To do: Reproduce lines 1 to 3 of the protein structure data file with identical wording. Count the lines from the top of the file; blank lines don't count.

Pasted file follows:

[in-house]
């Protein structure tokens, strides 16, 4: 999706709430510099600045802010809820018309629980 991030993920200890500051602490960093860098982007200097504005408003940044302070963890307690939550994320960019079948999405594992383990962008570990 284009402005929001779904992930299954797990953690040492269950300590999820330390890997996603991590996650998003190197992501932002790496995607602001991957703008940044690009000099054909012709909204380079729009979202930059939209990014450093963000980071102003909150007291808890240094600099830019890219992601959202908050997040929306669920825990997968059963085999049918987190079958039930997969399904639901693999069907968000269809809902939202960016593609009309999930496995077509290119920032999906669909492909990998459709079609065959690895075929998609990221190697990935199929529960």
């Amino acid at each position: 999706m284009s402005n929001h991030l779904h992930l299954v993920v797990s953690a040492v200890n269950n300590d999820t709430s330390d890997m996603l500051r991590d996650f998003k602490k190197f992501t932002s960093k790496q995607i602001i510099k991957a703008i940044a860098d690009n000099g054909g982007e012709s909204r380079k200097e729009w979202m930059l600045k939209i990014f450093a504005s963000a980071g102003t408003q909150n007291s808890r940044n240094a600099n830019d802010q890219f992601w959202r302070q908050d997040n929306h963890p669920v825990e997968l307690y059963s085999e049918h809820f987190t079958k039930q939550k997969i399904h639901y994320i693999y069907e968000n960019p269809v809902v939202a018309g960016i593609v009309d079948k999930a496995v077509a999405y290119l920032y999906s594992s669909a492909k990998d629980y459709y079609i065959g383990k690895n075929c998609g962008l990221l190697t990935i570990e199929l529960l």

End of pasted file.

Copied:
[in-house]
């Protein structure tokens, strides 16, 4: 999706709430510099600045802010809820018309629980 991030993920200890500051602490960093860098982007200097504005408003940044302070963890307690939550994320960019079948999405594992383990962008570990 284009402005929001779904992930299954797990953690040492269950300590999820330390890997996603991590996650998003190197992501932002790496995607602001991957703008940044690009000099054909012709909204380079729009979202930059939209990014450093963000980071102003909150007291808890240094600099830019890219992601959202908050997040929306669920825990997968059963085999049918987190079958039930997969399904639901693999069907968000269809809902939202960016593609009309999930496995077509290119920032999906669909492909990998459709079609065959690895075929998609990221190697990935199929529960």
């Amino acid at each position: 999706m284009s402005n929001h991030l779904h992930l299954v993920v797990s953690a040492v200890n269950n300590d999820t709430s330390d890997m996603l500051r991590d996650f998003k602490k190197f992501t932002s960093k790496q995607i602001i510099k991957a703008i940044a860098d690009n000099g054909g982007e012709s909204r380079k200097e729009w979202m930059l600045k939209i990014f450093a504005s963000a980071g102003t408003q909150n007291s808890r940044n240094a600099n830019d802010q890219f992601w959202r302070q908050d997040n929306h963890p669920v825990e997968l307690y059963s085999e049918h809820f987190t079958k039930q939550k997969i399904h639901y994320i693999y069907e968000n960019p269809v809902v939202a018309g960016i593609v009309d079948k999930a496995v077509a999405y290119l920032y999906s594992s669909a492909k990998d629980y459709y079609i065959g383990k690895n075929c998609g962008l990221l190697t990935i570990e199929l529960l």